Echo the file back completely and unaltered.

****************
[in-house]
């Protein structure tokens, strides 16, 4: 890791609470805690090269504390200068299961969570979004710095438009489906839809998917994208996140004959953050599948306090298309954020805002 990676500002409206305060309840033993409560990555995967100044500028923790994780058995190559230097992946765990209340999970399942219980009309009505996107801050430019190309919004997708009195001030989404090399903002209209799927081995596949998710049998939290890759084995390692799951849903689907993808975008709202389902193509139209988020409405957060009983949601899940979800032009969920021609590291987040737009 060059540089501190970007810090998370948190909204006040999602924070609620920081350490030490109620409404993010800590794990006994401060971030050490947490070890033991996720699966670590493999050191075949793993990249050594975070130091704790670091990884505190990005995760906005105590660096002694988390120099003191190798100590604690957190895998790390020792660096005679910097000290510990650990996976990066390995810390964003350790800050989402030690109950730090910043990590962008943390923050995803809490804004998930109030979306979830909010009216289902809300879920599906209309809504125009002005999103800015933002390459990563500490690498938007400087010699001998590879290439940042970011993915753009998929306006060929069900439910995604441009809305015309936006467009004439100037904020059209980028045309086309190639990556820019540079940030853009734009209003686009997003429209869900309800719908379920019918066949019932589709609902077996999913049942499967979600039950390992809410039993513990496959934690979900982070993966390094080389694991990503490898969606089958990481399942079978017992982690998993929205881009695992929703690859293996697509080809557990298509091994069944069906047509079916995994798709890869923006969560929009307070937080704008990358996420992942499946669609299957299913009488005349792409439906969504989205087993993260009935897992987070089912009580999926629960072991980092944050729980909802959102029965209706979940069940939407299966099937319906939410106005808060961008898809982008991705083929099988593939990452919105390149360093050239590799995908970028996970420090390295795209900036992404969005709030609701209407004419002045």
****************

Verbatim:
[in-house]
């Protein structure tokens, strides 16, 4: 890791609470805690090269504390200068299961969570979004710095438009489906839809998917994208996140004959953050599948306090298309954020805002 990676500002409206305060309840033993409560990555995967100044500028923790994780058995190559230097992946765990209340999970399942219980009309009505996107801050430019190309919004997708009195001030989404090399903002209209799927081995596949998710049998939290890759084995390692799951849903689907993808975008709202389902193509139209988020409405957060009983949601899940979800032009969920021609590291987040737009 060059540089501190970007810090998370948190909204006040999602924070609620920081350490030490109620409404993010800590794990006994401060971030050490947490070890033991996720699966670590493999050191075949793993990249050594975070130091704790670091990884505190990005995760906005105590660096002694988390120099003191190798100590604690957190895998790390020792660096005679910097000290510990650990996976990066390995810390964003350790800050989402030690109950730090910043990590962008943390923050995803809490804004998930109030979306979830909010009216289902809300879920599906209309809504125009002005999103800015933002390459990563500490690498938007400087010699001998590879290439940042970011993915753009998929306006060929069900439910995604441009809305015309936006467009004439100037904020059209980028045309086309190639990556820019540079940030853009734009209003686009997003429209869900309800719908379920019918066949019932589709609902077996999913049942499967979600039950390992809410039993513990496959934690979900982070993966390094080389694991990503490898969606089958990481399942079978017992982690998993929205881009695992929703690859293996697509080809557990298509091994069944069906047509079916995994798709890869923006969560929009307070937080704008990358996420992942499946669609299957299913009488005349792409439906969504989205087993993260009935897992987070089912009580999926629960072991980092944050729980909802959102029965209706979940069940939407299966099937319906939410106005808060961008898809982008991705083929099988593939990452919105390149360093050239590799995908970028996970420090390295795209900036992404969005709030609701209407004419002045």